April 7, 2009

Outdoor season opens with dominant wins

Maroon Staff / The Chicago Maroon


A Janelle Scharon / The Chicago Maroon

Eric Guo / The Chicago Maroon

A Janelle Scharon / The Chicago Maroon
Men’s and women’s track and field ushered in the outdoor season with a pair of wins at Saturday’s Ted Haydon Invitational.

In their first meet since the UAA indoor championships on March 7, both teams scored victories by sizable margins. The men scored 325 points, putting them 253 points ahead of runner-up MSOE. The women scored 268; UW–Whitewater came in second with 164 points.

“The team performed really well as a whole. Coach told us to get out and compete hard, so that’s what we did,” third-year Blake Obuchowski said. “We don’t have many meets before conference and nationals, so every meet is very important.”

The women claimed first place in seven events. Second-year Stephanie Omueti won both the 100- and 200-meter dash. Maroons took the top three places in the steeplechase with fourth-year Rachel Venezia leading the way.

Third-year Claire Ray highlighted a dominant women’s squad with NCAA provisional-qualifying throws in the shot put, hammer throw, and discus. Ray competed in the hammer throw at indoor nationals but this was her first meet throwing shot put and discus.

“This has been the best first meet I have had, so I’m very excited about the rest of the outdoor season,” Ray said.

Ray won the hammer toss with a distance of 47.66m, placed second in the discus with a throw of 44.55m, and won the shot put, throwing for 13.11m.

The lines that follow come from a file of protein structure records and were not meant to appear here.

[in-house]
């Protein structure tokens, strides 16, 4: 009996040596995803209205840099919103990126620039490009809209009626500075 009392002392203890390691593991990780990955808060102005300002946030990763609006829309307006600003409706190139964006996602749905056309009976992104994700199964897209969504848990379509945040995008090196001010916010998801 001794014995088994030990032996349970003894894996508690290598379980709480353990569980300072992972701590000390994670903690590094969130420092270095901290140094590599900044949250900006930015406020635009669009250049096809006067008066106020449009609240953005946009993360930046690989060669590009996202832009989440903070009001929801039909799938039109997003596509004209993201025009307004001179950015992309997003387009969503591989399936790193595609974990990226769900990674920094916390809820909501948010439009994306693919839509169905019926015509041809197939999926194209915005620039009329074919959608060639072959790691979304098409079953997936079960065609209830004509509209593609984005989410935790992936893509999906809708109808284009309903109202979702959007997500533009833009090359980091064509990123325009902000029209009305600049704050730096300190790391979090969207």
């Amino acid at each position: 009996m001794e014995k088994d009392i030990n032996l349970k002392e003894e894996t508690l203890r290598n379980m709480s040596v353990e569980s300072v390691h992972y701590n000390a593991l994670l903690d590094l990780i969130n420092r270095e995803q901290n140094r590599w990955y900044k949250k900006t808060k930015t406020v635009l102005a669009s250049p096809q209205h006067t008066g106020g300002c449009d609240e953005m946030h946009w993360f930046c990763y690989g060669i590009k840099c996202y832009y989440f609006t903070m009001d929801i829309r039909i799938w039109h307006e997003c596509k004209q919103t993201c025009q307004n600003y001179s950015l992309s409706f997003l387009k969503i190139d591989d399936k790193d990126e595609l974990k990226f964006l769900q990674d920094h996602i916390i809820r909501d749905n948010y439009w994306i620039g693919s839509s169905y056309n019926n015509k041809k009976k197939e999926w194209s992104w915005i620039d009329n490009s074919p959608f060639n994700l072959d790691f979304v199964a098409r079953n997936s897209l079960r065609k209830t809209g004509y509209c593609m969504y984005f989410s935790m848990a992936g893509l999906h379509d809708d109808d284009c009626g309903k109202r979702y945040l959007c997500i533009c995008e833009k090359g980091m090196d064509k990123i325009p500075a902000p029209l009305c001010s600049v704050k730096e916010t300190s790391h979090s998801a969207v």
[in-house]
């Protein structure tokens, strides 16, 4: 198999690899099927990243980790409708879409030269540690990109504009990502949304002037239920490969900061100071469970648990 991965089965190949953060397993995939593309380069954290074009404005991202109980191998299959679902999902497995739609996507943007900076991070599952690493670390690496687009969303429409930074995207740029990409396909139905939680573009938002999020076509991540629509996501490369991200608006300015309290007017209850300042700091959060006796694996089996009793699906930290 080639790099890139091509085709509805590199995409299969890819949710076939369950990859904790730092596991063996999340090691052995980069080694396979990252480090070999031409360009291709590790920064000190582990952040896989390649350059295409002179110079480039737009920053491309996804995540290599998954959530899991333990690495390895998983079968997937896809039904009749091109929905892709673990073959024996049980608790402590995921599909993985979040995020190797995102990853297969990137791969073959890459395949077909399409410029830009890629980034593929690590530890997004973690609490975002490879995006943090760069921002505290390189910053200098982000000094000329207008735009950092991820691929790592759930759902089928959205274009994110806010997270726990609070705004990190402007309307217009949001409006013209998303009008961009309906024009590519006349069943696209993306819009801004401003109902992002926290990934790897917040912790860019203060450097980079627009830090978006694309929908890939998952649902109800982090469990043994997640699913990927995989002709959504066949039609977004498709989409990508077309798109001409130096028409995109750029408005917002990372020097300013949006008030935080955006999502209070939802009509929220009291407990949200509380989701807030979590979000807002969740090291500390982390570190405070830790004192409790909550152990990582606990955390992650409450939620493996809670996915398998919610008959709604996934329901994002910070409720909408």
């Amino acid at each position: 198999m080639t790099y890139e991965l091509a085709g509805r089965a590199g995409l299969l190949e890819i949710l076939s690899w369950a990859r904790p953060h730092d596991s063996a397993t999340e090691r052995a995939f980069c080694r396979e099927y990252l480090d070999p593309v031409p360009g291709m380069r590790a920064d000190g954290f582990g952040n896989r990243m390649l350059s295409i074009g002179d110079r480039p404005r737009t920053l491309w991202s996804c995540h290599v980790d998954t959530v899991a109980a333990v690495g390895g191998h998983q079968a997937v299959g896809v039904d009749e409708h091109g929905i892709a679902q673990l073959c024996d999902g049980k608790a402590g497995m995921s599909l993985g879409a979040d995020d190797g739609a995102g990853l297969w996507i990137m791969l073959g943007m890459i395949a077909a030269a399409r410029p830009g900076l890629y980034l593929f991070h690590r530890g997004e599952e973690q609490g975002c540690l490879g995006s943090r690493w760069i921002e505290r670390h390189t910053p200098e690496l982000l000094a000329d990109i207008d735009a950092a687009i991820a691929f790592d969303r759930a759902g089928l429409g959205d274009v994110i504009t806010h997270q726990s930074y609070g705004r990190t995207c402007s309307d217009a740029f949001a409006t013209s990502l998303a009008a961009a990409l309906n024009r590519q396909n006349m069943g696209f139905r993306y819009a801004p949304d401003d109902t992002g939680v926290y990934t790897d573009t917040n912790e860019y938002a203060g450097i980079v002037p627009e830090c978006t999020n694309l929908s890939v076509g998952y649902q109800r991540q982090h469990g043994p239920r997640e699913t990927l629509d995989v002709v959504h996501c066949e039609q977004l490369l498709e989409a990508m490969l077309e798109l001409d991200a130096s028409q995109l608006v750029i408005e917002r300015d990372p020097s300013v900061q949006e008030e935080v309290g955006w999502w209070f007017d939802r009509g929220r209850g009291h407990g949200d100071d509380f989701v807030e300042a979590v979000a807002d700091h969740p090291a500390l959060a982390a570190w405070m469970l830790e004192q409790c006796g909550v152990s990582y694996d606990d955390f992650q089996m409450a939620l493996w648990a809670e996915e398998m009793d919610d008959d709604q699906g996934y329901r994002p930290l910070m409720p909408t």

“I can just take my hat off to Claire; there’s someone who worked hard over the break,” head coach Chris Hall said. “It was a phenomenal performance.”

The men also had a strong showing at the meet, winning 10 of the 17 events. The mid-distance crew swept the first four spots in the 800-meter run. Second-year Nick Nunez won the steeplechase by 15 seconds.

This meet was an important step in the transition from the indoor to outdoor season. Taking a break from training after the indoor season is sometimes out of the question when there is such a short turnaround to the important outdoor meets.

“The transition from indoor to outdoor is always a tricky one. It happens right after spring break and finals for us, so it’s like we have a two-week break that most other schools don’t have,” Ray said. “It takes awhile to get back into it and get used to being outside.”

With the UAA championship only three weeks away, many of the athletes are feeling a heightened pressure to perform well early in the season.

“There was almost no break from training after the indoor season ended; our conference meet comes up really soon,” said second-year Tobias Blattler, who won the 800-meter run on Saturday. “Other schools in our conference have already had a number of meets too, so we need to cram in all the preparation we can.”

Before the meet, Hall reinforced the importance of every meet by reminding his teams: “We don’t have time to have sub-par meets.” He was pleased with the performances of both squads, but with an eye to the UAA Championships he said, “We need to compete at a much higher level in three weeks.”

Weather, which isn’t a problem indoors, can take some getting used to once the outdoor season starts. For many members of the team, the events that they compete in during the indoor season are similar to their outdoor events, so their training remains constant. Saturday offered a fairly smooth transition to the 400-meter track with a clear sky and only a trace of wind.

“My events don’t really change too much, so it’s more just about having to adjust to factors like wind and weather, which can be pretty difficult at times,” Blattler said. “But of course it’s also nicer just to be outside, especially on days like [Saturday].”

Hall is hopeful that this meet has set the tone for the rest of the season. The men and women will see if their momentum will carry them to another victory at home this weekend in the Chicagolands meet.